For this week’s Win of the Week, I’ve chosen to feature two ads from the annuity market. First, here’s what you need to know about annuities:
- Annuities are a form of life insurance. When you buy an annuity, it will pay you a fixed amount of money every month starting at some point in the future.
- Annuities are complicated, confusing, and intimidating.
With that in mind, which ad do you think won?
You should know that the winning ad was written by “mintyformula” and won by 94%. In other words, the difference in CTR between these two ads was massive.
Have you made your choice? If you have, then keep reading…
The second ad is the winning ad. Here is why I believe it won by such a large margin:
1. By asking a simple question in the headline, the winning ad quickly calls out to searchers. On the other hand, the losing ad offers to compare annuity companies. I don’t think searchers are interested in comparing annuity companies as much as they are interested in comparing the annuities themselves.
2. The winning ad makes a statement that searchers can easily identify with: “Finding the Right Annuity for you can be hard.” Anybody who is looking for annuities would quickly agree with this statement. Getting agreement is a big step toward getting a click.
3. After presenting the problem, the winning ad then offers the solution in the form of a benefit: “Let Us Make It Easy.” This is the relief that most annuity searchers are looking for. “You’ll make it easy for me? GREAT!!” Click.
4. The original ad listed only features, but no benefits. So I get a comparison report with rating and risk. Okay, so what? My mind can’t quickly translate those features into a benefit, so I’m probably just going to skip to the next ad. I’m gone forever.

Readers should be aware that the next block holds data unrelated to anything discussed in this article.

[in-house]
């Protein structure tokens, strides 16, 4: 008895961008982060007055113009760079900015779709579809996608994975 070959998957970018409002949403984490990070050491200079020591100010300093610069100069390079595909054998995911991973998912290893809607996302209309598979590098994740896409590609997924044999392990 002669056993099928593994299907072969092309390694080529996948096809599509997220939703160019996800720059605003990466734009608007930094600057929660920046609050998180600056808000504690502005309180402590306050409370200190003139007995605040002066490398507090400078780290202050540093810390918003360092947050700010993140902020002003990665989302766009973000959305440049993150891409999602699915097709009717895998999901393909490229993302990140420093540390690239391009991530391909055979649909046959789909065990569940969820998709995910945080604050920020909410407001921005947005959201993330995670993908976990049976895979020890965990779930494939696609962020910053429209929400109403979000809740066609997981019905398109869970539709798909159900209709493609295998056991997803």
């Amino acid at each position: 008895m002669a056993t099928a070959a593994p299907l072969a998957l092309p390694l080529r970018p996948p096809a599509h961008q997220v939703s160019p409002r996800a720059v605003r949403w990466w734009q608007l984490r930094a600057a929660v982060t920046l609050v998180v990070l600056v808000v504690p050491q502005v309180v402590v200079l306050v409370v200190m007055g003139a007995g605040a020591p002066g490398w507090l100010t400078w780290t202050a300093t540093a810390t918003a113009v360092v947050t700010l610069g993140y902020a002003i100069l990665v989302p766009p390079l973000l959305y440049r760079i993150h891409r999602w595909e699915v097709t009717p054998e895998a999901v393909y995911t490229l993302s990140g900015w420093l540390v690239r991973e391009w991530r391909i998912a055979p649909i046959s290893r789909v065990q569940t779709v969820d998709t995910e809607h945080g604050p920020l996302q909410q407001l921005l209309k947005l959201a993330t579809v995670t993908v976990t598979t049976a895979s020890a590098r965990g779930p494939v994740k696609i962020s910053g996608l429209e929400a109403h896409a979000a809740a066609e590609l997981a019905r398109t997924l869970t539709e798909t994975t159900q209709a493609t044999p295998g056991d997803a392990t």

5. The unusual capitalization in the winning ad may have also contributed to its success. The eye is attracted to the capitalized words first. “Finding the Right Annuity… Let Us Make It Easy.” Then the eye goes back and reads the lowercase words: “for you can be hard.” The capitalization forces the searcher to pay a little more attention to the ad than one that has consistent capitalization.
Ultimately, I think the biggest lesson here is that you want to make it easy for searchers to understand the benefit of what you’re offering. Don’t make them have to think too hard to figure it out. Spell it out clearly and you will increase the likelihood of getting the click.
What else do you notice about the winning/losing ad? Leave a comment and share your thoughts.
About the Author: Ryan Healy is a direct response copywriter and BoostCTR writer. Since 2002, he has worked with scores of clients (literally), including Alex Mandossian, Terry Dean, and Pulte Homes. He also writes a popular blog about copywriting, advertising, and ways to grow business.